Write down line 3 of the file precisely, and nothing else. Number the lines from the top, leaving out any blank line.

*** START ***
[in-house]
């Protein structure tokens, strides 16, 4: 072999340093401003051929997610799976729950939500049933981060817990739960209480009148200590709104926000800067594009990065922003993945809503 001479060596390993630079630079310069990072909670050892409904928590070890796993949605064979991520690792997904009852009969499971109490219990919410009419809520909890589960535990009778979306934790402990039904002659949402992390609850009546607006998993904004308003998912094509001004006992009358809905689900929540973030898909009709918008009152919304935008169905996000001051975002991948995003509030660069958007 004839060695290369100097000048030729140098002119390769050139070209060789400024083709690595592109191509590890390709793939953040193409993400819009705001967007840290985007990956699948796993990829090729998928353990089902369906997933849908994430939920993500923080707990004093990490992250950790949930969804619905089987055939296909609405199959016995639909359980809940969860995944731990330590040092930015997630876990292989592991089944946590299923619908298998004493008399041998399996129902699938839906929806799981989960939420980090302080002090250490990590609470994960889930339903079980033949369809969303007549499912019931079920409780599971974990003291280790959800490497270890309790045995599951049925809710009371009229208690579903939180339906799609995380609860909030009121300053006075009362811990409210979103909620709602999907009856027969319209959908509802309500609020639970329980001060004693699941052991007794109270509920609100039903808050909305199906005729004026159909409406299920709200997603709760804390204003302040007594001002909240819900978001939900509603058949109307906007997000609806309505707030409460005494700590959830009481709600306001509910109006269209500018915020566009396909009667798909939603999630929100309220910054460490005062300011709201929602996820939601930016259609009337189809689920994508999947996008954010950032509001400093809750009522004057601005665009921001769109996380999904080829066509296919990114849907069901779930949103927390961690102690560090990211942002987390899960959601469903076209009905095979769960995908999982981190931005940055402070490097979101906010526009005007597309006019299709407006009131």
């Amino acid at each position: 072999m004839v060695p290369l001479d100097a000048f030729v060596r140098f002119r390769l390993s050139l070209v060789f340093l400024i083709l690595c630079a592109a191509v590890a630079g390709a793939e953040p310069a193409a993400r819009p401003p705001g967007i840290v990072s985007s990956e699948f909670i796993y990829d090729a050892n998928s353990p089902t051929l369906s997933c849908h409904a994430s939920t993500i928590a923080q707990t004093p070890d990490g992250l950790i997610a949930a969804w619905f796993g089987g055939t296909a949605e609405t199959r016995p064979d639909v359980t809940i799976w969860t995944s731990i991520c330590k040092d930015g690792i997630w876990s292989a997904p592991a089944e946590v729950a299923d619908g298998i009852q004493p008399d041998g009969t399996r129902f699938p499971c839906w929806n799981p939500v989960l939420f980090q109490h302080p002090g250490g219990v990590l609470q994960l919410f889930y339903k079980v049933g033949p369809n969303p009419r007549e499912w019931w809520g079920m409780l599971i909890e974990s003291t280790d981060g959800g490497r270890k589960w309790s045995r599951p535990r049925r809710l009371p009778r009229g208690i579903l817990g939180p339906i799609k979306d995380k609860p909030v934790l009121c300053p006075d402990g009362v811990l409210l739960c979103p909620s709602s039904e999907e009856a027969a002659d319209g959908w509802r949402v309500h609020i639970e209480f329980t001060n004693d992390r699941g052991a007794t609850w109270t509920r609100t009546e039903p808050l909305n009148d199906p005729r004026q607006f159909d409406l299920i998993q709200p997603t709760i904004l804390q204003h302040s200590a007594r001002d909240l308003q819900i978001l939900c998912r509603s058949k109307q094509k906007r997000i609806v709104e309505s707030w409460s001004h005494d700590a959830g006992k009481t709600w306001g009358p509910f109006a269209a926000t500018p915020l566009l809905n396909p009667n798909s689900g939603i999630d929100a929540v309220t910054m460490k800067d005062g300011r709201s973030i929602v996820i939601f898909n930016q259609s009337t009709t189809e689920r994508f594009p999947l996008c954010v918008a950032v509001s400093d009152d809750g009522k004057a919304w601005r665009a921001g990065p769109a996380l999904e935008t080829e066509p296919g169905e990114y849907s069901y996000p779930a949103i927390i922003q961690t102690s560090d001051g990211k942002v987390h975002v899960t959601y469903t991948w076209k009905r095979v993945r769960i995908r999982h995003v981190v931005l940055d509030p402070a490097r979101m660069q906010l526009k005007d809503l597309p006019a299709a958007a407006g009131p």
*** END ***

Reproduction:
């Amino acid at each position: 072999m004839v060695p290369l001479d100097a000048f030729v060596r140098f002119r390769l390993s050139l070209v060789f340093l400024i083709l690595c630079a592109a191509v590890a630079g390709a793939e953040p310069a193409a993400r819009p401003p705001g967007i840290v990072s985007s990956e699948f909670i796993y990829d090729a050892n998928s353990p089902t051929l369906s997933c849908h409904a994430s939920t993500i928590a923080q707990t004093p070890d990490g992250l950790i997610a949930a969804w619905f796993g089987g055939t296909a949605e609405t199959r016995p064979d639909v359980t809940i799976w969860t995944s731990i991520c330590k040092d930015g690792i997630w876990s292989a997904p592991a089944e946590v729950a299923d619908g298998i009852q004493p008399d041998g009969t399996r129902f699938p499971c839906w929806n799981p939500v989960l939420f980090q109490h302080p002090g250490g219990v990590l609470q994960l919410f889930y339903k079980v049933g033949p369809n969303p009419r007549e499912w019931w809520g079920m409780l599971i909890e974990s003291t280790d981060g959800g490497r270890k589960w309790s045995r599951p535990r049925r809710l009371p009778r009229g208690i579903l817990g939180p339906i799609k979306d995380k609860p909030v934790l009121c300053p006075d402990g009362v811990l409210l739960c979103p909620s709602s039904e999907e009856a027969a002659d319209g959908w509802r949402v309500h609020i639970e209480f329980t001060n004693d992390r699941g052991a007794t609850w109270t509920r609100t009546e039903p808050l909305n009148d199906p005729r004026q607006f159909d409406l299920i998993q709200p997603t709760i904004l804390q204003h302040s200590a007594r001002d909240l308003q819900i978001l939900c998912r509603s058949k109307q094509k906007r997000i609806v709104e309505s707030w409460s001004h005494d700590a959830g006992k009481t709600w306001g009358p509910f109006a269209a926000t500018p915020l566009l809905n396909p009667n798909s689900g939603i999630d929100a929540v309220t910054m460490k800067d005062g300011r709201s973030i929602v996820i939601f898909n930016q259609s009337t009709t189809e689920r994508f594009p999947l996008c954010v918008a950032v509001s400093d009152d809750g009522k004057a919304w601005r665009a921001g990065p769109a996380l999904e935008t080829e066509p296919g169905e990114y849907s069901y996000p779930a949103i927390i922003q961690t102690s560090d001051g990211k942002v987390h975002v899960t959601y469903t991948w076209k009905r095979v993945r769960i995908r999982h995003v981190v931005l940055d509030p402070a490097r979101m660069q906010l526009k005007d809503l597309p006019a299709a958007a407006g009131p």